A discharge in bankruptcy is a court order releasing a debtor from all of his or her dis-chargeable debts and ordering the creditors not to attempt to collect them from the debtor. A debt that is discharged is a debt that the debtor is released from and does not have to pay.
- Chapter 7 Discharge: Upon handling of any objections, the court discharges your debts. Provided no creditors file a case, you will receive a notice of discharge around 60 days if you filed bankruptcy under Chapter 7. the discharge process usually happens within 6 months of your filing.
- Chapter 13 Payments: Under Chapter 13, the trustee takes your monthly payments and makes regular distributions to creditors. The chapter 13 plan usually lasts three to five years, with monthly payments based on your regular income.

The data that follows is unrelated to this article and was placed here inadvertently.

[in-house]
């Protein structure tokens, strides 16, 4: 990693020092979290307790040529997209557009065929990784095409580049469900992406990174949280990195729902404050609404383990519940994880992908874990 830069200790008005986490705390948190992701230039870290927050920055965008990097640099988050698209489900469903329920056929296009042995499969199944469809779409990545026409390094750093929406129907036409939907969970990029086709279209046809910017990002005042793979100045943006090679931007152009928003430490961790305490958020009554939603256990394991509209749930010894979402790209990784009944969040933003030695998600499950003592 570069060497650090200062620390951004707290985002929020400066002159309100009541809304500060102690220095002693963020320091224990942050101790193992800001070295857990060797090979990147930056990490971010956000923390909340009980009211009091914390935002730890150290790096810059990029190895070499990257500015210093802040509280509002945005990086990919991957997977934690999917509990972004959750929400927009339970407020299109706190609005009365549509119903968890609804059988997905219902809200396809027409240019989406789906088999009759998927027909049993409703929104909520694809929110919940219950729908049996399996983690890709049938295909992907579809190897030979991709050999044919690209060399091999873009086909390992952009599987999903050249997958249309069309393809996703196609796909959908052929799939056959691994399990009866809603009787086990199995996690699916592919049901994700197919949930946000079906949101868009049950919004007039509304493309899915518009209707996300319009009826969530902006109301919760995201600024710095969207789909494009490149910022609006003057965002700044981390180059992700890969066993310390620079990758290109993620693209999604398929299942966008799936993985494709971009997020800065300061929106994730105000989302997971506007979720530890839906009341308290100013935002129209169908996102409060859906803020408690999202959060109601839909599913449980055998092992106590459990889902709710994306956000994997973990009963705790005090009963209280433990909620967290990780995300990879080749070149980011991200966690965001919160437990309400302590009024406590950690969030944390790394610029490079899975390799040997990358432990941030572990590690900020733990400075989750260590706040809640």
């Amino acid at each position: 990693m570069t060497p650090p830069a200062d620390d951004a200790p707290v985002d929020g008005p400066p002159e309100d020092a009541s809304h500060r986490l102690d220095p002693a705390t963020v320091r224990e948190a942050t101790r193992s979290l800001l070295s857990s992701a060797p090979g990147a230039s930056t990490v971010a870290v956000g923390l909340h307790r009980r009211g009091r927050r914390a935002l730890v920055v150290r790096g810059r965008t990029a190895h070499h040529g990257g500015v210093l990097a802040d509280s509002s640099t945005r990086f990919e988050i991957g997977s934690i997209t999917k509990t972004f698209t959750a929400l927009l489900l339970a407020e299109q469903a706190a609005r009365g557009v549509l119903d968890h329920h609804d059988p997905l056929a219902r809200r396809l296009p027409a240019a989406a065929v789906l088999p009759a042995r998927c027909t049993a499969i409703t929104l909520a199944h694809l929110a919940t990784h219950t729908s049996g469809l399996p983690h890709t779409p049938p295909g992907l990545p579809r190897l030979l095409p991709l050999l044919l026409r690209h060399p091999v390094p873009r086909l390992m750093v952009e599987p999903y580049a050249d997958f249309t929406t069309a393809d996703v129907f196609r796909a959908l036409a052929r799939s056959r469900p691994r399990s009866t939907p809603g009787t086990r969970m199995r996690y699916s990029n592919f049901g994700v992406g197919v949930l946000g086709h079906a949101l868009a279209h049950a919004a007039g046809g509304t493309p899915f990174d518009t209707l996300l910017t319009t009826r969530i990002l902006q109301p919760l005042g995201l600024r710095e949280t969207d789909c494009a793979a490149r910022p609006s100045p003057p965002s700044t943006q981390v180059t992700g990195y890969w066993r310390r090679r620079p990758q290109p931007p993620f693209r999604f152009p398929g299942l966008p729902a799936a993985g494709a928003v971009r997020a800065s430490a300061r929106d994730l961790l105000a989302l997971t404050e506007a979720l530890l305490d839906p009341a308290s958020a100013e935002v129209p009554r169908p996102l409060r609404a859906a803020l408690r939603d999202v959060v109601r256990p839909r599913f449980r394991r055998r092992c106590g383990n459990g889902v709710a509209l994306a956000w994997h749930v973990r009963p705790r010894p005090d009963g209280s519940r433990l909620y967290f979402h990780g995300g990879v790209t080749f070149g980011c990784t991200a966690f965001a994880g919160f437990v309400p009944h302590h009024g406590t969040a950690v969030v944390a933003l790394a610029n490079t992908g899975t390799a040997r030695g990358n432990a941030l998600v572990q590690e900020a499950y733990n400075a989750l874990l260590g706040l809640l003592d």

- Chapter 13 Discharge: Upon completion of your chapter 13 bankruptcy payment plan, the bankruptcy court will issues a discharge of any remaining unsecured debts you may have.
If you complete all the requirements and no one objects to your bankruptcy discharge within the time allotted, you will receive a Notice of Discharge in the mail, signifying that you are clear of all dischargeable debts accounted for in the bankruptcy process. (Certain debts, such as child support, alimony, certain taxes, student loans, and some others, are not dischargeable. Our experienced attorneys will help you figure out what non-dischargeable debts you have (if any) and develop a plan for resolving them.)